1,57,870

2,20,254

3,11,889


For a more detailed discussion of these investment vehicles, read MsMoney.com’s Investing section or go directly to Stocks, Bonds, and Mutual Funds.

Determining the Right Asset Allocation For Your Retirement Plan

To determine the right mix of investments, you can use MsMoney.com’s quick rule of thumb:

  • Take your age and subtract it from 110.
  • The answer is the percentage of assets you should put in stocks or stock-based mutual funds.
  • The rest of your assets should go into something less volatile such as bonds and fixed-rate securities.

Rule of Thumb: Asset Allocation for Retirement Account

Your Age

110 - Your Age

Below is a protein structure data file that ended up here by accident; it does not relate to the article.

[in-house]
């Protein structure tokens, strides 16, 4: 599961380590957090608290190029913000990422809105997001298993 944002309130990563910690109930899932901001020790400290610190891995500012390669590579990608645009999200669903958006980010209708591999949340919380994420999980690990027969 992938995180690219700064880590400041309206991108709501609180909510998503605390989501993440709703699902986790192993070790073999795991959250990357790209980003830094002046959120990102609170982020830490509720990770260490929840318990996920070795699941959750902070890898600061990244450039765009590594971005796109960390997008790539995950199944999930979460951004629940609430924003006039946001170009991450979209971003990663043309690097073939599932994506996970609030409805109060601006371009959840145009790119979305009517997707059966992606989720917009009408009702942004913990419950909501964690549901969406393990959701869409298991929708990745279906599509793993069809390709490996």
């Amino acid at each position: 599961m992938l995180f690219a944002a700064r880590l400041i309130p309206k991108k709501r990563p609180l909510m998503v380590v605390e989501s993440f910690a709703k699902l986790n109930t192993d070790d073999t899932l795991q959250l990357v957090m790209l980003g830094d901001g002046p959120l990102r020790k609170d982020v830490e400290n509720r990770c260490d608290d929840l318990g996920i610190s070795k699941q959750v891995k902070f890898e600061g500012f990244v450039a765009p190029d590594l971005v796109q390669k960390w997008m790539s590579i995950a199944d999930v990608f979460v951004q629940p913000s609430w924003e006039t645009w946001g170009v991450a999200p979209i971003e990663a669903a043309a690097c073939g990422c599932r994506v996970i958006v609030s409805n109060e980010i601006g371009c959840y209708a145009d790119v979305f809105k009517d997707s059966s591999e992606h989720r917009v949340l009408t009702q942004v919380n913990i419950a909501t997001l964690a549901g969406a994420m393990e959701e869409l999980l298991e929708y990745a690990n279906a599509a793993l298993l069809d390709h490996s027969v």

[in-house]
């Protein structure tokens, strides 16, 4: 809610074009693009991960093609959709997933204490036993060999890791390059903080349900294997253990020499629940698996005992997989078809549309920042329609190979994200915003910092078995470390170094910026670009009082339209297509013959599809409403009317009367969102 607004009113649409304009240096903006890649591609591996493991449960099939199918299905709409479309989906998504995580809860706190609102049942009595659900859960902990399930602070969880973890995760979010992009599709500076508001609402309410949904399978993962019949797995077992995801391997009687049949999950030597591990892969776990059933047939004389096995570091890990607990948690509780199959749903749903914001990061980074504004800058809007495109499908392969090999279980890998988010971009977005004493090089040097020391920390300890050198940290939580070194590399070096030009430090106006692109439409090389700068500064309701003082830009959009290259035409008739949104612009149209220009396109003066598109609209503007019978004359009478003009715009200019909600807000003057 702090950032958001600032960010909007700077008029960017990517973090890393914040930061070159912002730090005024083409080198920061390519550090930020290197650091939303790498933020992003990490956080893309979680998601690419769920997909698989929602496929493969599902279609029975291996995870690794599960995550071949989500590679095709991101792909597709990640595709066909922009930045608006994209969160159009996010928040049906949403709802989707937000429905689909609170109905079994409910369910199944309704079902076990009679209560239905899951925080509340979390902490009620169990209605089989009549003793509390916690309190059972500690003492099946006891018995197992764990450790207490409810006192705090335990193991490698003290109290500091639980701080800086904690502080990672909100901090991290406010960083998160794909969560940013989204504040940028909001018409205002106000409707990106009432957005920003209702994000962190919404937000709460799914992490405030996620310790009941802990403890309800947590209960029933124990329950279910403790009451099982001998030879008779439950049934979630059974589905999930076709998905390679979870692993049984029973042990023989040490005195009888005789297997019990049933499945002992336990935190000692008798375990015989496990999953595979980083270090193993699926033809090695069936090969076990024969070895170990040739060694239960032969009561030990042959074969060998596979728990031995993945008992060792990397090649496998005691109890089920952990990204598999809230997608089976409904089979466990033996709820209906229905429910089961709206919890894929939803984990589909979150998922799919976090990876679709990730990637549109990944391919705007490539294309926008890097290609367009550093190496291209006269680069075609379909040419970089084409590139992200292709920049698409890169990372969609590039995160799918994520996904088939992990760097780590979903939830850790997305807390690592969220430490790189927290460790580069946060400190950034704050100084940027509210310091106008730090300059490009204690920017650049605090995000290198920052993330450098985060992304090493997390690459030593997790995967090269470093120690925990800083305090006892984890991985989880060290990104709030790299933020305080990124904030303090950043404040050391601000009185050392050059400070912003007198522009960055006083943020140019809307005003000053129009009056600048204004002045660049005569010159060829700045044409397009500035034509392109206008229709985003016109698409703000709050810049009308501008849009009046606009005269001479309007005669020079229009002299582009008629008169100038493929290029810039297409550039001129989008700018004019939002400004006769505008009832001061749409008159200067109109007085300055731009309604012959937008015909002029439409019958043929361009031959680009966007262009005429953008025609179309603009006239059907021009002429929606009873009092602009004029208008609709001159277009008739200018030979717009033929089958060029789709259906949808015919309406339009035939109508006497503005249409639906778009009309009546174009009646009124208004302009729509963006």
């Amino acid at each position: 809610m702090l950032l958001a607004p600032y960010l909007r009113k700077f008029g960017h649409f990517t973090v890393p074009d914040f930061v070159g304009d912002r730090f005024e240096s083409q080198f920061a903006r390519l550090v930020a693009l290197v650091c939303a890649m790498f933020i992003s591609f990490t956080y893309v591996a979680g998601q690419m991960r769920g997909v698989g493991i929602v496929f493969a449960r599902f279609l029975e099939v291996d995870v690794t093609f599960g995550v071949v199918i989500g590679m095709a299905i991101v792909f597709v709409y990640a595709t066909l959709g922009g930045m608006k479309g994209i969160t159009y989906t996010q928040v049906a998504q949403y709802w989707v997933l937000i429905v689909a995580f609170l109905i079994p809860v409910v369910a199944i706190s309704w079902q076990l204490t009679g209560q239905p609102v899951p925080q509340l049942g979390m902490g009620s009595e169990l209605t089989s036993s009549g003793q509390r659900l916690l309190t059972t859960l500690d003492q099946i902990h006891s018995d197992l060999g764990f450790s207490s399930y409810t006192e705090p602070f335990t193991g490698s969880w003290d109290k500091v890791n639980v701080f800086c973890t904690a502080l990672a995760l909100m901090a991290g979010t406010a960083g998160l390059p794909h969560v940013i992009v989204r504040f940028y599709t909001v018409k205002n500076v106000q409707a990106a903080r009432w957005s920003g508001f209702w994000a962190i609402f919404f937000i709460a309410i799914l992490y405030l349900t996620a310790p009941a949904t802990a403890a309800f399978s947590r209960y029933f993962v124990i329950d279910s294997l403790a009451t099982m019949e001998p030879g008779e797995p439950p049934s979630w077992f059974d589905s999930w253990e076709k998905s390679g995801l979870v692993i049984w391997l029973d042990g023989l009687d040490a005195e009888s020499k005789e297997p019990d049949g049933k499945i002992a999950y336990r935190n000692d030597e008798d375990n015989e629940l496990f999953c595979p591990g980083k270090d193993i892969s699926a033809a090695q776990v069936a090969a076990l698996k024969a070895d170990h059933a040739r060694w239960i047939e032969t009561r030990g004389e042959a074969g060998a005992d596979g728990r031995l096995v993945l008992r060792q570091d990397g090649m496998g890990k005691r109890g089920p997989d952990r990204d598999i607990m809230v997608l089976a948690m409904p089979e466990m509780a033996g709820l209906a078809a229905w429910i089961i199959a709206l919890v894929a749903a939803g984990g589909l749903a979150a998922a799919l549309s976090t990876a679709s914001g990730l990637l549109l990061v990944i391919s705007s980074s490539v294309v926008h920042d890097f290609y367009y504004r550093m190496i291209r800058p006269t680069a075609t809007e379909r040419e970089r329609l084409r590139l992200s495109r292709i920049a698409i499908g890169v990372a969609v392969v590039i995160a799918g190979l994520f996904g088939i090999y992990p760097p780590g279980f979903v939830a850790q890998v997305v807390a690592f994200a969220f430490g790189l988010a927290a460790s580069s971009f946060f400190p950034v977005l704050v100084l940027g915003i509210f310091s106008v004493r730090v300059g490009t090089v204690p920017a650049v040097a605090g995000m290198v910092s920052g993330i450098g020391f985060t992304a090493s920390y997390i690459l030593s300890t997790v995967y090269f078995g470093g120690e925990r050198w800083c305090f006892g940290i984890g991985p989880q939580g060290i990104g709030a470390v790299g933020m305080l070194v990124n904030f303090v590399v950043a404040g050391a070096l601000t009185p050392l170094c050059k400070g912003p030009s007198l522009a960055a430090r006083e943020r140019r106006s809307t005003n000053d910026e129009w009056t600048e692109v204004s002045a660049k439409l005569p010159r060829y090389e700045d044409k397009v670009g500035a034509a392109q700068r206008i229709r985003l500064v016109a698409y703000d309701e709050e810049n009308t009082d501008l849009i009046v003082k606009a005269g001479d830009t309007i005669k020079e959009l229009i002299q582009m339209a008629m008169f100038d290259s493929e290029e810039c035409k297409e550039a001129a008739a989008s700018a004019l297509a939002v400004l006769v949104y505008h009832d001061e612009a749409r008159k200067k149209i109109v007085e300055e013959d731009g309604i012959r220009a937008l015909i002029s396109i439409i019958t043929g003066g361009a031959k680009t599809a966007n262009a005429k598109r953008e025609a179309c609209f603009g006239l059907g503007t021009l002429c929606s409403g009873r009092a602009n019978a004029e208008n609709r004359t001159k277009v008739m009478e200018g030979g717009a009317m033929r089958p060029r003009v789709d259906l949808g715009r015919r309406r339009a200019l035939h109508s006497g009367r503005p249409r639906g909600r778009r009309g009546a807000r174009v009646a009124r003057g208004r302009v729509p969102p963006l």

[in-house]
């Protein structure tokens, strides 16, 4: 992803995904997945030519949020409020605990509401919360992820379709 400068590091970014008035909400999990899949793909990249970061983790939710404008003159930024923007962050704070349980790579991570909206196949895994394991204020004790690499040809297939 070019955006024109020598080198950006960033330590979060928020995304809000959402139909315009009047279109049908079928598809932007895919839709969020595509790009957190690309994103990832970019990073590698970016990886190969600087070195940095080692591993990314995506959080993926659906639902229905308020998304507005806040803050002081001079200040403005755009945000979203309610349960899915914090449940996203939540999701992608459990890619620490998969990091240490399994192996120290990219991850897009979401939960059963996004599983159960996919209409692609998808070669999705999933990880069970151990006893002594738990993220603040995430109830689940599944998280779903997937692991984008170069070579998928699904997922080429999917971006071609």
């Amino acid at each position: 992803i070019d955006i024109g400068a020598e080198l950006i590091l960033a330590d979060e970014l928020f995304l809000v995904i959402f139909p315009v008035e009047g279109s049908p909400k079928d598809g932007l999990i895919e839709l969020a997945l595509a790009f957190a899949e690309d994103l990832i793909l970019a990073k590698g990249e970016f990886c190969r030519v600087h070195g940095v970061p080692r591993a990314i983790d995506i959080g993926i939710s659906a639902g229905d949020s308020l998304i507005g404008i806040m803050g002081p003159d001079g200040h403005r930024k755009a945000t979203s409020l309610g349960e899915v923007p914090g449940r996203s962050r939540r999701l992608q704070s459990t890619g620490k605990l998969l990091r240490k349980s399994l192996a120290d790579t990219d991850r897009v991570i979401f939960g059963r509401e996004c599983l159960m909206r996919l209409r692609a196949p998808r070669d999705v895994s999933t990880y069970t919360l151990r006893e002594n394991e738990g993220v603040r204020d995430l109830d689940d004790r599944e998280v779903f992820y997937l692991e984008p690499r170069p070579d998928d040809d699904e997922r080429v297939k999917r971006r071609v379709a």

% of Assets in
Growth Investments

% of Assets in
Fixed Investments

20

90

90%

10%

25

85

85%

15%

30

80

80%

20%

35

75

75%

25%

40

70

70%

30%

45

65

65%

35%

50

60

60%

40%

55

55

55%

45%

60

50

50%

50%

65

45

45%

55%

In general, the older you become, the smaller portion of your retirement account you will invest in higher risk stocks. The closer you reach your retirement age, the less risk you will want to take with your investments.

 Retirement Goals

 Retirement Accounts

 

 Retirement Years

 

 Early & Semi-Retirement

 

 

 

Site Map | About MsMoney.com | About Tiffany Bass Bukow | Contact Us | Privacy | Terms of Use

 

Copyright 2006 MsMoney.com, Inc. All rights reserved.
MsMoney.com is a trademark of MsMoney.com, Inc.